EMPIRICISM vs HERMENEUTICS (2): Bruno Latour and the “two philosophies” thesis

Bruno Latour’s AN INQUIRY INTO MODES OF EXISTENCE purports to be the sequel to WE HAVE NEVER BEEN MODERN, published 20 years earlier. Where that book’s emphasis was mainly negative, as the title shows, deconstructing the false identity that was mistakenly supposed to characterise us, this new book is positive in its aim to present what we have been and still are. In the last post we saw that the book is a hermeneutic treatise, both exemplifying a reinterpretation of the Moderns, purporting to replace the erroneous interpretation that has been coextensive with the modern epoch, and calling for interpretation in its turn. This hermeneutic dimension  is confirmed by the “origin story” that Latour recounts about the beginnings of his project in his Roman Catholic youth and in his apprenticeship in Biblical exegesis:

“the systematic destruction by exegesis of all dogmatic certitudes, far from weakening the truth value that the successive glosses played out over and over, made it possible at last to
raise the question of religious truth. But only on condition of acknowledging that there was an itinerary of veridiction with its own felicity conditions” (BIOGRAPHY OF AN INVESTIGATION, 3).

So in Latour’s intellectual biography religion and hermeneutics come first, and the study of science comes later to confirm this idea of a non-empirical itinerary of veridiction, incommensurable with the ideal of pure unmediated contact with the real:

“Imagine my amazement when I discovered, in Guillemin’s laboratory in 1975, located in a splendid Louis Kahn building overlooking the Pacific Ocean, that scientific work bore a strange resemblance to the exegesis I had left behind in Burgundy” (BIOGRAPHY OF AN INVESTIGATION, 5).

Yet the book whose genesis is thus related proceeds in a different order, no longer biographical but pedagogical. Strangely it foregrounds a claim to be a treatise of “empirical philosophy”, purporting to give a more adequate account of our experience:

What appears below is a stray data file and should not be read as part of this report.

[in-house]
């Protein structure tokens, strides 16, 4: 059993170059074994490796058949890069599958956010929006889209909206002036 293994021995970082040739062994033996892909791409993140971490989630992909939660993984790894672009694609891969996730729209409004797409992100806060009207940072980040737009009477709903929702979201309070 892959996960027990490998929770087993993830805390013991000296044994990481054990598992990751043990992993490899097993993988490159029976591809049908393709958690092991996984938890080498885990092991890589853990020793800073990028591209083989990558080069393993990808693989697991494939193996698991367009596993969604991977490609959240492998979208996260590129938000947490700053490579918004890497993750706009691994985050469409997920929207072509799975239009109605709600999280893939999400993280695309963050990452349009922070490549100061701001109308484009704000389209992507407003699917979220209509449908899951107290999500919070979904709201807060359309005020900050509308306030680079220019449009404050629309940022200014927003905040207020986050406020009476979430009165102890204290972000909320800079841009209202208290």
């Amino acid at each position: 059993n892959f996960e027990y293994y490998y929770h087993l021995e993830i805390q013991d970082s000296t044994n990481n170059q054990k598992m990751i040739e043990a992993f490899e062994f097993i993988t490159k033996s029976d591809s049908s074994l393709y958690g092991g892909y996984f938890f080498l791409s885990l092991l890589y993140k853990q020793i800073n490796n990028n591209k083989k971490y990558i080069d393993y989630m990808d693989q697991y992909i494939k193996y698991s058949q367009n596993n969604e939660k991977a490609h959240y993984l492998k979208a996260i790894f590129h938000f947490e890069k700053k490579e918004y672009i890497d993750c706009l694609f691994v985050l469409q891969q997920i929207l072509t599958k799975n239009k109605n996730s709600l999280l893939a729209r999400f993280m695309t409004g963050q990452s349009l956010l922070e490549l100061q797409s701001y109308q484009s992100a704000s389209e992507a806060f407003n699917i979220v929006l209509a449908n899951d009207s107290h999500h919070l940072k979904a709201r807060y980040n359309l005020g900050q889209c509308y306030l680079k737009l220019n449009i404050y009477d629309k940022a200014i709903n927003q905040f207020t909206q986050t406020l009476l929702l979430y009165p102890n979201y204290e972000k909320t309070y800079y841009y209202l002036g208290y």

“Only experience will tell us whether this hybrid apparatus using new techniques of reading, writing, and collective inquiry facilitates or complicates the work of empirical
philosophy that it seeks to launch” (AN INQUIRY INTO MODES OF EXISTENCE, xx-xxi).

In the first two chapters Latour begins with science and the discovery of its dependance on equipment and networks, proceeds to Law as an example of another type of veridiction and then introduces religion as a confirming instance, comporting yet another itinerary of veridiction. This sequence of science-law-religion occurs twice, first in Chapter One and then again in Chapter Two. Far from being a simple empirical account of Latour’s intellectual evolution, it is a rational reconstruction designed to establish the idea that Latour’s work has passed from one philosophy (actor-network theory) to another (modes of existence project), and that the reasons for the passage are empirical.

The book itself abounds in “empirical” vocabulary, distinguishing the experience and values of the Moderns from the accounts given of their experience. Latour proposes to remain “faithful” to the experience but to give more adequate accounts. He enshrines this empirical commitment as a methodological principle giving rise to a set of “specific tests” of the adequacy of his account: “The first is factual and empirical: have we been faithful to the
field by supplying proofs of our claims?” (65). The passage from Chapter One with its networks to Chapter Two with its prepositions corresponding to different modes seems to correspond to this passage from one philosophy to another.

This discrepancy between biography and rational reconstruction is reinforced if we take into account the Deleuzian background and resonances of Latour’s vocabulary. In his analyses of Spinoza and the construction of a plane of immanence Deleuze associates inextricably a quantitative pluralism of heterogeneous elements with a qualitative pluralism of their composition in modes of existence. For example here in a seminar from December 9th 1980: “Les deux critères de l’éthique, en d’autres termes, la distinction quantitative des existants, et l’opposition qualitative des modes d’existence, la polarisation qualitative des modes d’existence, vont être les deux manières dont les existants sont dans l’être. Ca va être les liens de l’Éthique avec l’Ontologie”. (“The two criteria of ethics, in other words, the quantitative distinction of existents, and the qualitative opposition of modes of existence, the qualitative polarisation of modes of existence, are going to be the two manners in which existents are in being. That will be the relation between the Ethics and Ontology”, my translation).

So from the point of view of the philosophical background to Latour’s thought there seems to be no reason to conceive of his evolution as containing two distinct philosophies. The heterogeneous networks and the differing modes of existence are inseparable for Deleuze, and Latour traces his involvement with Deleuze’s thought back to his doctoral thesis:

“In a thesis defended in 1985 … I had developed that argument in an analysis of
Mark’s gospel and of “Saint” Péguy…. A bit of Derrida and Lévi-Strauss plus a large dose of Deleuze helped give the argument the contemporary sheen that neither Péguy nor Bultmann, of course, could have provided” (BIOGRAPHY, 3).

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